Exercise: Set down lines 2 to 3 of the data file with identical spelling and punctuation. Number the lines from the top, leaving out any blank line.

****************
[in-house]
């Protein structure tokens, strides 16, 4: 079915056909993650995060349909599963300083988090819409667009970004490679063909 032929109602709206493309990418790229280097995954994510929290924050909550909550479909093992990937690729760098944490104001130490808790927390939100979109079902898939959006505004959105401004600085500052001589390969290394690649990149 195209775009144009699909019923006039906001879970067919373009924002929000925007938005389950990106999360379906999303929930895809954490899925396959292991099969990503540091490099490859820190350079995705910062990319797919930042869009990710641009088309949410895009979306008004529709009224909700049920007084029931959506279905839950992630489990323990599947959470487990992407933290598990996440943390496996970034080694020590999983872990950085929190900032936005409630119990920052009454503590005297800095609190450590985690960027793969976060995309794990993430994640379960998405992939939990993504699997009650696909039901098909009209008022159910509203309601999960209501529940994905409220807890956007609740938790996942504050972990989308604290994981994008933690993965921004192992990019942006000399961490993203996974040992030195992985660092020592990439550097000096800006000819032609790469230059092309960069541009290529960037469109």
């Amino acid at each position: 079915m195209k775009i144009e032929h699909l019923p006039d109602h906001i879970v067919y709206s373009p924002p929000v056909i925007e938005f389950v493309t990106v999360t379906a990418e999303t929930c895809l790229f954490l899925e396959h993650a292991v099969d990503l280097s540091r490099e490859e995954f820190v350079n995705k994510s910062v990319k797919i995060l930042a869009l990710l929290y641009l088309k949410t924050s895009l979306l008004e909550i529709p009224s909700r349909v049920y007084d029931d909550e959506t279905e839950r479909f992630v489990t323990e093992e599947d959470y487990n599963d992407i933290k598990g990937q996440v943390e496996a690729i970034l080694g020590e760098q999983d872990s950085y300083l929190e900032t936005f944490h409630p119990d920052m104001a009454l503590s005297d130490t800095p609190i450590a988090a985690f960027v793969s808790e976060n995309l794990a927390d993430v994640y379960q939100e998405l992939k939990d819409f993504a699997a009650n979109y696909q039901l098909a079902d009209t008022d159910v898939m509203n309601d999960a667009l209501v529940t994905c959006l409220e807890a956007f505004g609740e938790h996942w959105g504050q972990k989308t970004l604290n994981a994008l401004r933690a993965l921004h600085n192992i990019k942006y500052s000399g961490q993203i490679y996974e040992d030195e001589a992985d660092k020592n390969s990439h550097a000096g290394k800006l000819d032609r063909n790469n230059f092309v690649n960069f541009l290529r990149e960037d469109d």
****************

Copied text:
């Protein structure tokens, strides 16, 4: 079915056909993650995060349909599963300083988090819409667009970004490679063909 032929109602709206493309990418790229280097995954994510929290924050909550909550479909093992990937690729760098944490104001130490808790927390939100979109079902898939959006505004959105401004600085500052001589390969290394690649990149 195209775009144009699909019923006039906001879970067919373009924002929000925007938005389950990106999360379906999303929930895809954490899925396959292991099969990503540091490099490859820190350079995705910062990319797919930042869009990710641009088309949410895009979306008004529709009224909700049920007084029931959506279905839950992630489990323990599947959470487990992407933290598990996440943390496996970034080694020590999983872990950085929190900032936005409630119990920052009454503590005297800095609190450590985690960027793969976060995309794990993430994640379960998405992939939990993504699997009650696909039901098909009209008022159910509203309601999960209501529940994905409220807890956007609740938790996942504050972990989308604290994981994008933690993965921004192992990019942006000399961490993203996974040992030195992985660092020592990439550097000096800006000819032609790469230059092309960069541009290529960037469109």
């Amino acid at each position: 079915m195209k775009i144009e032929h699909l019923p006039d109602h906001i879970v067919y709206s373009p924002p929000v056909i925007e938005f389950v493309t990106v999360t379906a990418e999303t929930c895809l790229f954490l899925e396959h993650a292991v099969d990503l280097s540091r490099e490859e995954f820190v350079n995705k994510s910062v990319k797919i995060l930042a869009l990710l929290y641009l088309k949410t924050s895009l979306l008004e909550i529709p009224s909700r349909v049920y007084d029931d909550e959506t279905e839950r479909f992630v489990t323990e093992e599947d959470y487990n599963d992407i933290k598990g990937q996440v943390e496996a690729i970034l080694g020590e760098q999983d872990s950085y300083l929190e900032t936005f944490h409630p119990d920052m104001a009454l503590s005297d130490t800095p609190i450590a988090a985690f960027v793969s808790e976060n995309l794990a927390d993430v994640y379960q939100e998405l992939k939990d819409f993504a699997a009650n979109y696909q039901l098909a079902d009209t008022d159910v898939m509203n309601d999960a667009l209501v529940t994905c959006l409220e807890a956007f505004g609740e938790h996942w959105g504050q972990k989308t970004l604290n994981a994008l401004r933690a993965l921004h600085n192992i990019k942006y500052s000399g961490q993203i490679y996974e040992d030195e001589a992985d660092k020592n390969s990439h550097a000096g290394k800006l000819d032609r063909n790469n230059f092309v690649n960069f541009l290529r990149e960037d469109d």